The report has exposed as to how the Wakf Board officials, far from being the guardians of the Muslim properties worth thousands of crores of rupees, have allowed the encroachments, given the occupation of prime lands on ridiculously low rents and even resorted to outright sale of priceless properties. All these disgraceful acts they are doing, the author alleged, “to fill their pockets”. Some examples cited in the article would surely boil the blood of even a suave Muslim. The Maharashtra Wakf Board sold 4,532 square metres plot at the posh Altamount Road in Mumbai to Mukesh Ambani, for a measly Rs.16 lakh. He is building a 27-storey skyscraper on it. By any mean standards, the land would have fetched Rs.21 crore in the market. The 90,000 sq ft prime property at Lal Bagh in Bangalore with market value of about Rs.90 crore was sold for just 1 crore. In Aurangabad, 14 acres of land worth Rs.60 crore was sold for Rs.8 crores. [Courtesy: The Outlook].
Though one should categorically blame the Wakf Boards for the misuse of wakf properties, there are other factors too which have contributed to the hopeless situation. The snail’s pace in the justice-delivery system where cases are not cleared for decades on end, and the callous attitude of the local authorities that never bothered to execute the judicial orders are equally responsible. Even the Wakf laws do not have sufficient teeth to bite the offenders.
A Muslim graveyard in Kadapa (Andhra Pradesh) is a classic case to prove the point in question. An extent of 1.10 acre was granted by the Nawab of Kadapa around 260 years ago for its use as the burial ground. The graveyard had been under the control and use by the Muslim community until 1966, when suddenly a few hoodlums occupied around 22 cents of the land by flattening the tombs and erecting some huts over them.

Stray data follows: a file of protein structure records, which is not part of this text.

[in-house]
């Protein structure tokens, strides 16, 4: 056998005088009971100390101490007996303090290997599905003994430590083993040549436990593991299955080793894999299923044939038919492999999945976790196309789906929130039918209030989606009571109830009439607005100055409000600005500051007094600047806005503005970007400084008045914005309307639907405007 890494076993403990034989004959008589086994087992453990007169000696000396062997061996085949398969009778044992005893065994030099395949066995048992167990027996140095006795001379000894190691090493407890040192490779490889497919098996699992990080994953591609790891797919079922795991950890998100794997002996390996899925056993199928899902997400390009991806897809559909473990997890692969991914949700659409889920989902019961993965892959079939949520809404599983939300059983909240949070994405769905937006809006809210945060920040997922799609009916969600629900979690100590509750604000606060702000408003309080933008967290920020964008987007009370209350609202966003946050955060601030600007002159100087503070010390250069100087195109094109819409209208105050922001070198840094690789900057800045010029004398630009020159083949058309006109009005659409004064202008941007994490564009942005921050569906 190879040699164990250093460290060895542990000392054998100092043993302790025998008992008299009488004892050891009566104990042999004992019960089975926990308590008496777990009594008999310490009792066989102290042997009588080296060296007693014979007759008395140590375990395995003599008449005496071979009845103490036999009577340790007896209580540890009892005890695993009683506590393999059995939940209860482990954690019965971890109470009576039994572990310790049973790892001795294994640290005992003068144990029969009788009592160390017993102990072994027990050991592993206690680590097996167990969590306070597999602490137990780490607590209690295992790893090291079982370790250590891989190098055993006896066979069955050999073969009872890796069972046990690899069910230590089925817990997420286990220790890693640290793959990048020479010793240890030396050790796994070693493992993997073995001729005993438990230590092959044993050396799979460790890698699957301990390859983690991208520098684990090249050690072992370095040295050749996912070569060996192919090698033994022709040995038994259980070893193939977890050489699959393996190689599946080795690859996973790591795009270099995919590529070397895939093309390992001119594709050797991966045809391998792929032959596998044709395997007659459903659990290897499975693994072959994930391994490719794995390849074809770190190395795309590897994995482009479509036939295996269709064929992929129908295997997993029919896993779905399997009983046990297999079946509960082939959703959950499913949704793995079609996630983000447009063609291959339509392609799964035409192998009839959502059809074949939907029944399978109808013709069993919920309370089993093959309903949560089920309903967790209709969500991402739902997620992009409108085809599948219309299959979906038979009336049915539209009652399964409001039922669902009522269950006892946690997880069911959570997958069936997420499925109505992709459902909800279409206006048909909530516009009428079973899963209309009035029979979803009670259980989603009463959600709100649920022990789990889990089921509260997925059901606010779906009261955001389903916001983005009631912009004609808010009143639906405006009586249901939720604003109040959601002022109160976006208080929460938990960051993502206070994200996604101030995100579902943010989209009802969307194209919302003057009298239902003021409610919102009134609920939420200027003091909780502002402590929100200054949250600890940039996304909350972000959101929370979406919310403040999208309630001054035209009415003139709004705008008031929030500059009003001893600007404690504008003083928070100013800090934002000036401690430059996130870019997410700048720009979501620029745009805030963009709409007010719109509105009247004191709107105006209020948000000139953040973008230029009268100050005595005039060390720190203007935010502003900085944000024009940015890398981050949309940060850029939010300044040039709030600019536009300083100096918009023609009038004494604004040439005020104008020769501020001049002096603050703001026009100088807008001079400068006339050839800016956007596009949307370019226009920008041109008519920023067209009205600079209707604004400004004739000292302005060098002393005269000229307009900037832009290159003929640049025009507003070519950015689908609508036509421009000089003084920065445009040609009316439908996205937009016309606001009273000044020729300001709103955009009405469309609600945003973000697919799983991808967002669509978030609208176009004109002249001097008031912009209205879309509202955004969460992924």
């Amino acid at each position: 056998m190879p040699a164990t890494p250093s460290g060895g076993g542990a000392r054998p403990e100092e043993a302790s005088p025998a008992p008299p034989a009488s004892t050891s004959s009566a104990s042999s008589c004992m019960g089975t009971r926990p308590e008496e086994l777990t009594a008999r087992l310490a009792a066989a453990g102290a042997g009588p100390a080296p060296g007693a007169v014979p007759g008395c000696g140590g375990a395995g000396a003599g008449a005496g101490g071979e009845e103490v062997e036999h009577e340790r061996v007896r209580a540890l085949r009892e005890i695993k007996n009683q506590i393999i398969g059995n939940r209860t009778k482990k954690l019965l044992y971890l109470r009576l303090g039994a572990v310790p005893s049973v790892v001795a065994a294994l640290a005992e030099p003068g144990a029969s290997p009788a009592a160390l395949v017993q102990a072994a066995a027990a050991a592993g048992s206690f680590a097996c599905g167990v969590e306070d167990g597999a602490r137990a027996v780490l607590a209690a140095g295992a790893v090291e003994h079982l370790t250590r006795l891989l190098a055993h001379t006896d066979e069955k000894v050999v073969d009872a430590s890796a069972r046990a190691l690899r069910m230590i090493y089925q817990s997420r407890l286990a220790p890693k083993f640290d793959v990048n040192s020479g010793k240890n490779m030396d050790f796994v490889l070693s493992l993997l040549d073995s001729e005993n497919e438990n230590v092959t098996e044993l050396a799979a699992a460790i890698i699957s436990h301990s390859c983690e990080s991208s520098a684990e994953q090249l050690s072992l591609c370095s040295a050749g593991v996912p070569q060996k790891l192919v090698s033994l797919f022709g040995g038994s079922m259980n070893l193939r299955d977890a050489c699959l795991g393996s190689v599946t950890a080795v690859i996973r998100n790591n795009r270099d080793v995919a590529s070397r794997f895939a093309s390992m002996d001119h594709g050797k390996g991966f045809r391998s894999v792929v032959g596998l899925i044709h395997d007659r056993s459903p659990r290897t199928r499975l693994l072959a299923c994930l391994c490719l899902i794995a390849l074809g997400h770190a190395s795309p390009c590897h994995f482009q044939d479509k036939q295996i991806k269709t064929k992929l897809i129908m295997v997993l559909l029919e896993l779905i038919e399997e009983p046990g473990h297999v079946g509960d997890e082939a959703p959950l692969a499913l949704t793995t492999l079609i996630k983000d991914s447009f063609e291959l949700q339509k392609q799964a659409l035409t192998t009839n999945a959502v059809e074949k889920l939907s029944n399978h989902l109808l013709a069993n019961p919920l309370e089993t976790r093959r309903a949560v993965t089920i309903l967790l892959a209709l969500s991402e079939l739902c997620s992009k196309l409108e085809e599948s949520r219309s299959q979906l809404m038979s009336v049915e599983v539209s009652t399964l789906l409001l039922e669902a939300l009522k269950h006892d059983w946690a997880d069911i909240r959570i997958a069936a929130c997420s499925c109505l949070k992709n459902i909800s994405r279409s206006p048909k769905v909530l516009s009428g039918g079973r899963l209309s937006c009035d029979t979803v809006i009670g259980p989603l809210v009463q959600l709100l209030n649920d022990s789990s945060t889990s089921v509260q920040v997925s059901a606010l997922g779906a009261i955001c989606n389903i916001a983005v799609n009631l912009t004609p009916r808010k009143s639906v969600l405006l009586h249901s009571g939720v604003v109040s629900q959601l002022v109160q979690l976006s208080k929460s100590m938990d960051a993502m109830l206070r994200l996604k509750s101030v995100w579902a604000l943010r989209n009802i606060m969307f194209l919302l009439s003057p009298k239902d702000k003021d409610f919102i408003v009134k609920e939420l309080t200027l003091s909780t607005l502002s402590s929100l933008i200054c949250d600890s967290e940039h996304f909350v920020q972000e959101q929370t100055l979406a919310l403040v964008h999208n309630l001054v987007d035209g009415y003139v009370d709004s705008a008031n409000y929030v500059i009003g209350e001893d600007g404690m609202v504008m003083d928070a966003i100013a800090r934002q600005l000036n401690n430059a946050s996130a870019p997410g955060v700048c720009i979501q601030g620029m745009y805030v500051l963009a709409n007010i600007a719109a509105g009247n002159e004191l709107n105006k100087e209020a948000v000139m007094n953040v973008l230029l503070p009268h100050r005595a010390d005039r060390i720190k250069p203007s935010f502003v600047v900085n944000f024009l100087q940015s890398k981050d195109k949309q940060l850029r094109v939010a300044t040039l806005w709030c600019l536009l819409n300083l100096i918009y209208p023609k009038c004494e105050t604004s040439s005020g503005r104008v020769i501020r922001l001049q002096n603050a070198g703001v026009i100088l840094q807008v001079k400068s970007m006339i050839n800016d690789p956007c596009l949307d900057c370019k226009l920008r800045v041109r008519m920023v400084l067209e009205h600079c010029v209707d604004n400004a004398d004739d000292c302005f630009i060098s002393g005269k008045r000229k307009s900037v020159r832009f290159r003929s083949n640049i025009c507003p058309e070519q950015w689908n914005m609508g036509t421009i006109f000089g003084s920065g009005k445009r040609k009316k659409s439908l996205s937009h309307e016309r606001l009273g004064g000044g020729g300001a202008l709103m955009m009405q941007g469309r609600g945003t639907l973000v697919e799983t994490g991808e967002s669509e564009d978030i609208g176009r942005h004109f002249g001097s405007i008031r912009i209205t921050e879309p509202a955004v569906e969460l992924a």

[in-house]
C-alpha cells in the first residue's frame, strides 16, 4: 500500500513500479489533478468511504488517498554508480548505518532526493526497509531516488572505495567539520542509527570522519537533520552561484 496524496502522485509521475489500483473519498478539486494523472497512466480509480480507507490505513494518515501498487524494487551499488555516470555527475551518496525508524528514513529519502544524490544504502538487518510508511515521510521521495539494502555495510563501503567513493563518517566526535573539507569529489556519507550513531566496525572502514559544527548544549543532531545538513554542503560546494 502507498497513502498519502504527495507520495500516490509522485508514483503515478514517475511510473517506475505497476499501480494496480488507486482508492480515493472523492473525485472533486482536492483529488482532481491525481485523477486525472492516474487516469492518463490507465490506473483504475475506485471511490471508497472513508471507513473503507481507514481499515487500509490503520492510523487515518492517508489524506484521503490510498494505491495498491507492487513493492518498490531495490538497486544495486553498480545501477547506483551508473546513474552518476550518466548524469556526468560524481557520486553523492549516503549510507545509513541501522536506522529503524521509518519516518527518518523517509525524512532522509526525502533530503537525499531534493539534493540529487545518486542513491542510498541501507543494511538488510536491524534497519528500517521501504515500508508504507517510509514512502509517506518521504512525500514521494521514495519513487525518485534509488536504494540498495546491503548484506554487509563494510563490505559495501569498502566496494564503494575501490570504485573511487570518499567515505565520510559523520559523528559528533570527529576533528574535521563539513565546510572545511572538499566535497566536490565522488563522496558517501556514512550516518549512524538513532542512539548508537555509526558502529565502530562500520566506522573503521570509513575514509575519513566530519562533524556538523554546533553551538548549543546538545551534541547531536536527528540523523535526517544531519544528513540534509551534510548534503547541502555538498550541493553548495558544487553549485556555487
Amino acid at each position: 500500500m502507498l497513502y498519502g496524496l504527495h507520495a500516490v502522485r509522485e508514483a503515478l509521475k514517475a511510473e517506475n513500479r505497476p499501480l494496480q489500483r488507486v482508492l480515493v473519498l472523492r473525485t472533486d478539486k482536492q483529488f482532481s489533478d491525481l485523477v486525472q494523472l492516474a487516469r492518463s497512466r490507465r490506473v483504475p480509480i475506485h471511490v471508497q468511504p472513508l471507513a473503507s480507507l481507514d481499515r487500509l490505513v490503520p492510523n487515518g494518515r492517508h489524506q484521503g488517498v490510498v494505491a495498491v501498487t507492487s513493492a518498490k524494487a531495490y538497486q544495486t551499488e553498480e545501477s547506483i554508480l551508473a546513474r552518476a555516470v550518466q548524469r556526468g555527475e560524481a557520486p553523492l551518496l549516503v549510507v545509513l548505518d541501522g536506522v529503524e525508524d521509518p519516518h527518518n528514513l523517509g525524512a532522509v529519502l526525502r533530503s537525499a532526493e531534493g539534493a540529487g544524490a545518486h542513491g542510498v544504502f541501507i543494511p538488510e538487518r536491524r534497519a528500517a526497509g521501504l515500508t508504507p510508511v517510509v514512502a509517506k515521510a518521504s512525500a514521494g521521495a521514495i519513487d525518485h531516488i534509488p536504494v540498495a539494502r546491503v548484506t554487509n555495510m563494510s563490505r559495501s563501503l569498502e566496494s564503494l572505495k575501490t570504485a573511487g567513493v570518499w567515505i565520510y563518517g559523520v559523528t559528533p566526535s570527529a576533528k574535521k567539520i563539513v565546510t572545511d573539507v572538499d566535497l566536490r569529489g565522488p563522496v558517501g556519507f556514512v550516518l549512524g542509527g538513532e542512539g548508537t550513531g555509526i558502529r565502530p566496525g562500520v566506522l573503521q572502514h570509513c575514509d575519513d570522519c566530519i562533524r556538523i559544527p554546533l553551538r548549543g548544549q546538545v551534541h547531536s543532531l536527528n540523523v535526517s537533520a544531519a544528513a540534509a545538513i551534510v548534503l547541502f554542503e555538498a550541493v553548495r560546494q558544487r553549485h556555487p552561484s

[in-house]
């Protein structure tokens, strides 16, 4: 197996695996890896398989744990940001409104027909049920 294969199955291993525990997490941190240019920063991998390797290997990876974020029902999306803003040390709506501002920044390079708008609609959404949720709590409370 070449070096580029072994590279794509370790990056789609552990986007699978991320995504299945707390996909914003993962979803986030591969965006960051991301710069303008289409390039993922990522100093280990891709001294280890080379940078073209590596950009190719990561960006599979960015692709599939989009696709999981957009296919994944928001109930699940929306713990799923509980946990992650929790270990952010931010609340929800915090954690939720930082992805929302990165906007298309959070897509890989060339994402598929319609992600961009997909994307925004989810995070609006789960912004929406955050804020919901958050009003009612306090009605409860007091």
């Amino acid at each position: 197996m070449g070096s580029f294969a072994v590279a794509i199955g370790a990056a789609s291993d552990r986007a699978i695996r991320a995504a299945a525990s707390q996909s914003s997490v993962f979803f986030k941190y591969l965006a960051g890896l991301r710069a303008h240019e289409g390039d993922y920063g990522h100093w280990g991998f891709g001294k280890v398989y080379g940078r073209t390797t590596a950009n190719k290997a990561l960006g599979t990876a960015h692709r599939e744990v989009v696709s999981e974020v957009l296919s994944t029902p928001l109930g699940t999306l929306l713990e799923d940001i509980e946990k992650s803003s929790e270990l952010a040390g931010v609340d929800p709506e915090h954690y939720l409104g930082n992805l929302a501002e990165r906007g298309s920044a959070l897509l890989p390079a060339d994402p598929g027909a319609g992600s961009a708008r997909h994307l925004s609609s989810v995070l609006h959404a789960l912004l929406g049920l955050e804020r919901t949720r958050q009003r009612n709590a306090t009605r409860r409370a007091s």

THE ENDLESS SAGA
The Muthavalli of the graveyard, Mr. Allabaksh Miah, promptly approached the District authorities and pleaded for removal of the encroachments. The Wakf Board also addressed several letters to the District Collector informing that the graveyard is the Wakf Board property and no part of the same can be allotted to private persons. In the year 1967, the then District Collector, Mr. R.M. Sastry, on receipt of a letter from the Secretary of Wakf Board, Andhra Pradesh state, Hyderabad ordered the Municipal authorities to remove the encroachments. The Muthavalli went from pillar to post, pleading for the implementation of the orders from the Collector but the concerned authorities did not take any action to remove the encroachments.
The hooligans resorted to further encroachment of land by demolishing a few more tombs in 1970. This time, the Muthavalli decided to seek justice from the Judiciary. It has taken 12 years for the Court to give its verdict. In the year 1982, the Sub-Court of Kadapa in its judgement clearly said: “The District Collector has the right to remove the encroachments if there are any, taking into consideration the sentiments of the Muslim community.” The High Court too upheld the verdict of the sub-court, Kadapa in its judgement of 1987. As the District Collector did not care to execute the court orders – the Muthavalli got frustrated and handed over the maintenance of the graveyard in the year 1988 to the Committee of Roshan Munawwar Mosque, which is also situated in the premises of the same graveyard.